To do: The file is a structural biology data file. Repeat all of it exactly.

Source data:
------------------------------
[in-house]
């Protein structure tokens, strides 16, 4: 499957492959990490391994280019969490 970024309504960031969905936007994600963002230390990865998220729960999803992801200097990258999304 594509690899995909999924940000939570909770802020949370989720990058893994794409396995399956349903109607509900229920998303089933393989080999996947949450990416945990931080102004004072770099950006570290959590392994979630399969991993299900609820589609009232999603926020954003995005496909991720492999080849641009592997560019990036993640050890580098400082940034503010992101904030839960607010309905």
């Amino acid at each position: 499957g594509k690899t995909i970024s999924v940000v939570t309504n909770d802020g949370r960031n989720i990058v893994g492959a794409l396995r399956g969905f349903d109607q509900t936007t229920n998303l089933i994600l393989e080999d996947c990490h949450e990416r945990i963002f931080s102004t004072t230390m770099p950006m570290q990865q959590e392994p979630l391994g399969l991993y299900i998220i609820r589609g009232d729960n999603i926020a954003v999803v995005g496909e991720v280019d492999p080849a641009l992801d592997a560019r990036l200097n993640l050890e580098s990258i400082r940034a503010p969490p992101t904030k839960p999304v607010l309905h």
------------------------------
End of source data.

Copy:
[in-house]
């Protein structure tokens, strides 16, 4: 499957492959990490391994280019969490 970024309504960031969905936007994600963002230390990865998220729960999803992801200097990258999304 594509690899995909999924940000939570909770802020949370989720990058893994794409396995399956349903109607509900229920998303089933393989080999996947949450990416945990931080102004004072770099950006570290959590392994979630399969991993299900609820589609009232999603926020954003995005496909991720492999080849641009592997560019990036993640050890580098400082940034503010992101904030839960607010309905």
């Amino acid at each position: 499957g594509k690899t995909i970024s999924v940000v939570t309504n909770d802020g949370r960031n989720i990058v893994g492959a794409l396995r399956g969905f349903d109607q509900t936007t229920n998303l089933i994600l393989e080999d996947c990490h949450e990416r945990i963002f931080s102004t004072t230390m770099p950006m570290q990865q959590e392994p979630l391994g399969l991993y299900i998220i609820r589609g009232d729960n999603i926020a954003v999803v995005g496909e991720v280019d492999p080849a641009l992801d592997a560019r990036l200097n993640l050890e580098s990258i400082r940034a503010p969490p992101t904030k839960p999304v607010l309905h």